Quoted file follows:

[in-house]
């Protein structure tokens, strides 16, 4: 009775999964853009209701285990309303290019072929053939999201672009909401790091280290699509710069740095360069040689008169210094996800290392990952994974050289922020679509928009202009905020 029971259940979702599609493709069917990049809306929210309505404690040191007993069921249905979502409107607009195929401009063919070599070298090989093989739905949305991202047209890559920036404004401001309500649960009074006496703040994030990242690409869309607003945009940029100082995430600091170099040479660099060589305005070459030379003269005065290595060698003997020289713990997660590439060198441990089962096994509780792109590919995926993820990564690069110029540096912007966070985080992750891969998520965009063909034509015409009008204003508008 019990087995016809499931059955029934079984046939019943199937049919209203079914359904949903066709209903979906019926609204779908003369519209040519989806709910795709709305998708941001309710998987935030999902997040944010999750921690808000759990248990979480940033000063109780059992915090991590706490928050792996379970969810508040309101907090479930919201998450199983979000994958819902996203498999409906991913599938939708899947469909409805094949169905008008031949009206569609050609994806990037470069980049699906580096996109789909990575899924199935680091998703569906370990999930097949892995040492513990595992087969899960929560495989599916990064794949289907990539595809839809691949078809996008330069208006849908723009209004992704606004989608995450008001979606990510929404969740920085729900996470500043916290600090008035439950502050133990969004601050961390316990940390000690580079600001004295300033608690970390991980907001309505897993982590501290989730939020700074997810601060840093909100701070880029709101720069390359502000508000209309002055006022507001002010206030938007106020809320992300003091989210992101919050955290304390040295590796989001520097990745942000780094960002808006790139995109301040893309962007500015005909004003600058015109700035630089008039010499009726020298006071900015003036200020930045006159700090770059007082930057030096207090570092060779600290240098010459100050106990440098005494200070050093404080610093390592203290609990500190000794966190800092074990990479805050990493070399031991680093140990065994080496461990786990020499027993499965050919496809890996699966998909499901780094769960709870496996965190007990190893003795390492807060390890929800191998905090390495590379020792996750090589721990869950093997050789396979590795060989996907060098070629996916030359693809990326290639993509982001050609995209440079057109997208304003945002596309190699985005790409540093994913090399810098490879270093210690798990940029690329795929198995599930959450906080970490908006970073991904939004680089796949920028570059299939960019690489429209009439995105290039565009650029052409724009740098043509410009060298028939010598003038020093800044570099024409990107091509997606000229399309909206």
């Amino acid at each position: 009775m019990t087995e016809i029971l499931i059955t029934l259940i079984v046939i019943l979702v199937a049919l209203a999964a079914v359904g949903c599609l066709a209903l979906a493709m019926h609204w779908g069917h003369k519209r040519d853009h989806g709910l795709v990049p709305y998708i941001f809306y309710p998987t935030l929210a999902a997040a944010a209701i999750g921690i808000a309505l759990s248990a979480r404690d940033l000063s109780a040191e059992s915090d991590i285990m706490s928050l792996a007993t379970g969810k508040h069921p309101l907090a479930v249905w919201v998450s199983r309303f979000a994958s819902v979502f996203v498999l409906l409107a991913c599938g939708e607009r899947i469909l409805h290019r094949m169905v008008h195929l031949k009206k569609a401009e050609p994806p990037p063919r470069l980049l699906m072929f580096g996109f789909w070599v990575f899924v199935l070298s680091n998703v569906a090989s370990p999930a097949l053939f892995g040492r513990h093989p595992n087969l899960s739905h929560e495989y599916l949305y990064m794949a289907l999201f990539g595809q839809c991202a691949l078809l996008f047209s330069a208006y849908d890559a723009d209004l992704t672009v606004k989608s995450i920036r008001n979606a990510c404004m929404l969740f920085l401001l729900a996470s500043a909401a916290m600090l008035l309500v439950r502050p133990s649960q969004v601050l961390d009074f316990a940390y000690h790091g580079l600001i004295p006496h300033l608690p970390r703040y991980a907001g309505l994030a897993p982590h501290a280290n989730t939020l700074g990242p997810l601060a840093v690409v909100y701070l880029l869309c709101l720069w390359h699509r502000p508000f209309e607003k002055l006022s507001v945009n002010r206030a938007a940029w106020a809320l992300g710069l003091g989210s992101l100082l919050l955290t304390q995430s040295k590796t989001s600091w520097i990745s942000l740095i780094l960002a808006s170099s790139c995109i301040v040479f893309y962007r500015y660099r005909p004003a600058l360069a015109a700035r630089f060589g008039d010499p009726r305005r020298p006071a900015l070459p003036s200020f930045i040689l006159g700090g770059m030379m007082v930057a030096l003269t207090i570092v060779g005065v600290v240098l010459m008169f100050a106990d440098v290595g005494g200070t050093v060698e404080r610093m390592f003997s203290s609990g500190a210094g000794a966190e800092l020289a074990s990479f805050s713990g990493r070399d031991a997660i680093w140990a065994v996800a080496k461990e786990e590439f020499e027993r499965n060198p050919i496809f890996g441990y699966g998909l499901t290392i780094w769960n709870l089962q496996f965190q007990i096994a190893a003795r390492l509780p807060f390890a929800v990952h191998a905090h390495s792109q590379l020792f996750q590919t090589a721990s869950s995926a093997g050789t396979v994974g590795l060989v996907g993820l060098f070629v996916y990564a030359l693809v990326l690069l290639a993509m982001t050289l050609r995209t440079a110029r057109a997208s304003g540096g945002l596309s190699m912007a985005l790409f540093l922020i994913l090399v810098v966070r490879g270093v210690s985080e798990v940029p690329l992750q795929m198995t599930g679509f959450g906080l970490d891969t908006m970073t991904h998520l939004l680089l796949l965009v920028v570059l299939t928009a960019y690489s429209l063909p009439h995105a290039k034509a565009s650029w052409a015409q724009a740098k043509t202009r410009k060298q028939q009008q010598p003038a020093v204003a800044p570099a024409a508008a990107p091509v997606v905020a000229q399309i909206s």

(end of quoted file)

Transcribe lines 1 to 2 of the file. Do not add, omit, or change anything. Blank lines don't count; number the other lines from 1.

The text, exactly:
[in-house]
């Protein structure tokens, strides 16, 4: 009775999964853009209701285990309303290019072929053939999201672009909401790091280290699509710069740095360069040689008169210094996800290392990952994974050289922020679509928009202009905020 029971259940979702599609493709069917990049809306929210309505404690040191007993069921249905979502409107607009195929401009063919070599070298090989093989739905949305991202047209890559920036404004401001309500649960009074006496703040994030990242690409869309607003945009940029100082995430600091170099040479660099060589305005070459030379003269005065290595060698003997020289713990997660590439060198441990089962096994509780792109590919995926993820990564690069110029540096912007966070985080992750891969998520965009063909034509015409009008204003508008 019990087995016809499931059955029934079984046939019943199937049919209203079914359904949903066709209903979906019926609204779908003369519209040519989806709910795709709305998708941001309710998987935030999902997040944010999750921690808000759990248990979480940033000063109780059992915090991590706490928050792996379970969810508040309101907090479930919201998450199983979000994958819902996203498999409906991913599938939708899947469909409805094949169905008008031949009206569609050609994806990037470069980049699906580096996109789909990575899924199935680091998703569906370990999930097949892995040492513990595992087969899960929560495989599916990064794949289907990539595809839809691949078809996008330069208006849908723009209004992704606004989608995450008001979606990510929404969740920085729900996470500043916290600090008035439950502050133990969004601050961390316990940390000690580079600001004295300033608690970390991980907001309505897993982590501290989730939020700074997810601060840093909100701070880029709101720069390359502000508000209309002055006022507001002010206030938007106020809320992300003091989210992101919050955290304390040295590796989001520097990745942000780094960002808006790139995109301040893309962007500015005909004003600058015109700035630089008039010499009726020298006071900015003036200020930045006159700090770059007082930057030096207090570092060779600290240098010459100050106990440098005494200070050093404080610093390592203290609990500190000794966190800092074990990479805050990493070399031991680093140990065994080496461990786990020499027993499965050919496809890996699966998909499901780094769960709870496996965190007990190893003795390492807060390890929800191998905090390495590379020792996750090589721990869950093997050789396979590795060989996907060098070629996916030359693809990326290639993509982001050609995209440079057109997208304003945002596309190699985005790409540093994913090399810098490879270093210690798990940029690329795929198995599930959450906080970490908006970073991904939004680089796949920028570059299939960019690489429209009439995105290039565009650029052409724009740098043509410009060298028939010598003038020093800044570099024409990107091509997606000229399309909206």